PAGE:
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Food Engineering/Manufacturing/Garlic in Salad Dressing- Shelf Stability

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QUESTION: Hi Peter,

I came across an answer you provided to a similar question that I have but would appreciate further information.  (http://en.allexperts.com/q/Food-Engineering-Manufacturing-2446/Caesar-Dressing.h)

I too would like to bottle my homemade Caesar Dressing which contains Oil/Vinegar/Fresh Garlic/anchovy paste/spices and would appreciate further clarification on how I can guarantee that my recipe will not cause botulism as I anticipate selling it retail.  

I visited the ONLY co-packer where I live and was not comfortable with his answer to my questions...he recommended adding xanthum gum without even checking my recipe and said it would be stable.  Needless to say he was on the news a few months later because he was shut down by the health dept.

I would like to bottle it myself at a commercial kitchen and just need to know if it is safe...how do I go about this?  I can't seem to find a straight answer.  Is the safety of the dressing based on ph levels?  Will the vinegar in the dressing prevent botulism?

Thank you in advance for your help.

- Dana

ANSWER: The safety of foods in general is dependent upon pH, among other factors. Clostridium botulinum does not produce toxin below pH 4.6 The garlic is high pH, but is usually a small component. As I said previously, it might be a good idea to blanch the garlic or to use dried garlic, but if the pH of the complete product is low enough, it will be safe. The suggestion to use xanthan gum was meant to help suspend particles, and because many commercial dressings have it. You may not need it, if you are willing to advise users to shake well. The anchovy paste probably is preserved by salt. Depending on your specific formula, FDA may consider your product to be an acidified food, whose preservation process must be filed with FDA by a recognized process authority. This only applies if you intend to sell in interstate commerce. Because oil is a low acid food, adding vinegar makes the mixture an acidified food, in the eyes of FDA.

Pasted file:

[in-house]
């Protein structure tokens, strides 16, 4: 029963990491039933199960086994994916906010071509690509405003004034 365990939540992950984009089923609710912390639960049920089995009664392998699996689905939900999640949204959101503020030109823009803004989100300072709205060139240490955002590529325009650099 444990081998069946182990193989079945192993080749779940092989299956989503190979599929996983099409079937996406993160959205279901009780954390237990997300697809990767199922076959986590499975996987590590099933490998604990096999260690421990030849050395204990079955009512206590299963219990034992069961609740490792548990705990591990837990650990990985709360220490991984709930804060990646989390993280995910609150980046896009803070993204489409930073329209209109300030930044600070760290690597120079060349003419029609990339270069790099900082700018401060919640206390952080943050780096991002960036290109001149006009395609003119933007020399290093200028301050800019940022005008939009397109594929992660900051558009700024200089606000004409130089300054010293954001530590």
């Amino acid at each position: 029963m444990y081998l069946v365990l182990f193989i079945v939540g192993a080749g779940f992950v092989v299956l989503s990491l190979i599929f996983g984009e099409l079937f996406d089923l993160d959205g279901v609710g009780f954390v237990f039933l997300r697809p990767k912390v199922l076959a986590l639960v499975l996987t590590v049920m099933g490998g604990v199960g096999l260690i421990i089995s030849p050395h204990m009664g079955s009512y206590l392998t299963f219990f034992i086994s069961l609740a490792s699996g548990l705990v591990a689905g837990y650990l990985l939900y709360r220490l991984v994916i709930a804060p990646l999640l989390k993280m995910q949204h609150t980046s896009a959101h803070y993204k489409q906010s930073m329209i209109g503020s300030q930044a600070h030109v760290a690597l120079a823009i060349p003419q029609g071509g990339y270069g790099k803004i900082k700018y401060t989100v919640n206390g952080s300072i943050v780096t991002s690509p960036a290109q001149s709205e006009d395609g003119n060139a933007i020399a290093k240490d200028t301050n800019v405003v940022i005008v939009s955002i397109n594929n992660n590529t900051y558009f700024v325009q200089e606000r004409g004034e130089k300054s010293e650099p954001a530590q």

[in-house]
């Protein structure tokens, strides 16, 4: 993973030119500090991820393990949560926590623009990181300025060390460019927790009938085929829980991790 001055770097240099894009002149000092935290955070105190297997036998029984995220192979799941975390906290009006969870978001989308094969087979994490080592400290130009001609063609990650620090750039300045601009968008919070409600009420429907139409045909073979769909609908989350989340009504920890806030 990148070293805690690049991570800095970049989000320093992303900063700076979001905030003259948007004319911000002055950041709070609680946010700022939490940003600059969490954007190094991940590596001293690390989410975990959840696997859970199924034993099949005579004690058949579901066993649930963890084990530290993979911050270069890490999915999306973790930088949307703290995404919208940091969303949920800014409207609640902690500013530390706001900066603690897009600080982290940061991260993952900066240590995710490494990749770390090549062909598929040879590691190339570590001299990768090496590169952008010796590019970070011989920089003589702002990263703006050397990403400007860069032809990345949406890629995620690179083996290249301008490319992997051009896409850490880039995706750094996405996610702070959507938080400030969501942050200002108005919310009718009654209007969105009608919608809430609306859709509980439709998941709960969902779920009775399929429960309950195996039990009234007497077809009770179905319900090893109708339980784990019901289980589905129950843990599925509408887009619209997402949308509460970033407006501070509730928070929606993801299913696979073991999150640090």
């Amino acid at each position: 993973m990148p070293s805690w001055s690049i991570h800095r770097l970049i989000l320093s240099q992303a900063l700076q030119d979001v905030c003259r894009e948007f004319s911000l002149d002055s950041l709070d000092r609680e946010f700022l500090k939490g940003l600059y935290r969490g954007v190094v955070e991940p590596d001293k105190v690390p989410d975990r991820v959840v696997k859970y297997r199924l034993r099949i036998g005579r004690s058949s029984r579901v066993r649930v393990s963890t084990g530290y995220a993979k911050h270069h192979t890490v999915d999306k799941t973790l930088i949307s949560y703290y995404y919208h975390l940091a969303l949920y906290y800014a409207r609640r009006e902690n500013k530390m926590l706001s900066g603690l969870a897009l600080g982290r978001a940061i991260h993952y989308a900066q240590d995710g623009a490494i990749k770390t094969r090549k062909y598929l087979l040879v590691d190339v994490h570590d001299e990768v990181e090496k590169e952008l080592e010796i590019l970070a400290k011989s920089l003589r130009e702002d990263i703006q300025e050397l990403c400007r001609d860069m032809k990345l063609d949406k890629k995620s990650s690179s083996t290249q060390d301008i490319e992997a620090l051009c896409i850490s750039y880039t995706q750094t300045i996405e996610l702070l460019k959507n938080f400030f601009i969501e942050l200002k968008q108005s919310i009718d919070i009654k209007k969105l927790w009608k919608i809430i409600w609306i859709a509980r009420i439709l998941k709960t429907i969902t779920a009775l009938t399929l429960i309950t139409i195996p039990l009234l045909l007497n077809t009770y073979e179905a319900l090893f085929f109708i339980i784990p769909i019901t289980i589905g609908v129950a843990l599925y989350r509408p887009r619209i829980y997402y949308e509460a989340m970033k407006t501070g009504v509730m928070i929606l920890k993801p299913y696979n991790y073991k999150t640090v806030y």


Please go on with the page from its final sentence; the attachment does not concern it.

---------- FOLLOW-UP ----------

QUESTION: Thank you so much for the answer.  My next step is to prepare a batch and test the pH myself before sending off for lab testing.  I just wanted to be sure I wasn't going to send something that would be rejected by the lab and that I'd have to pay for re-testing.  Are you able to recommend any specific lab for shelf-life testing/nutritional analysis?  

Also, what determines whether a dressing needs to be refrigerated at all times or if it can stay at room temperature?  I anticipate bottling myself initially and storing the finished product will be difficult if I need it to be refrigerated.

Thank you,

Dana

Answer
If a food has a pH above 4.6, water activity above 0.85, does not contain approved chemical preservatives, and has not been heated sufficiently to kill C. bot spores, then it must be refrigerated. Any of the opposite conditions makes a food shelf-stable. That is: pH below 4.6, water activity below 0.85, approved chemical preservatives, or sufficient heating. (C. bot spores are killed by heating for 2.54 minutes at 250 F.) Initially shelf-stable products are often stored refrigerated after opening because they become vulnerable to contamination in use.

There are many labs that can do shelf-life and nutritional testing. A good one is Silliker. My friend, Pam Coleman, is VP (email pam.coleman@silliker.com). A faulty product would not be rejected by a lab, but you would learn it was faulty and need to reformulate.  

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J. Peter Clark

Expertise

How various processed foods are made; ways to improve manufacturing; how to make a new food product.

Experience

Employment history: Research Engineer, U.S.Agricultural Research Service, Associate Professor Chemical Engineering, Virginia Tech, Director of Research, Continental Baking Company, President, Epstein Process Engineering, Inc., Vice Presdent Technology, Fluor Daniel, Inc., Consultant to the Process Industries

Organizations: American Institute of Chemical Engineers (Fellow) Institute of Food Technologists, American Association of Cereal Chemists, American Association of Candy Technologists, American Society of Agricultural Engineers,

Publications: Several Encyclopedias (Kirk and Othmer, Chemical Technology; Food Science, Food Technology and Nutrition; Wiley Encyclopedia of Food Science and Technology; Encyclopedia of Life Support Systems); five books, two book chapters; numerous journals.

Education: BSChE Notre Dame PhD University of California, Berkeley

Awards: AIChE Food, Pharmaceutical and Bioengineering Division Award 1998

Clients: Major food processing and pharamaceutical companies.

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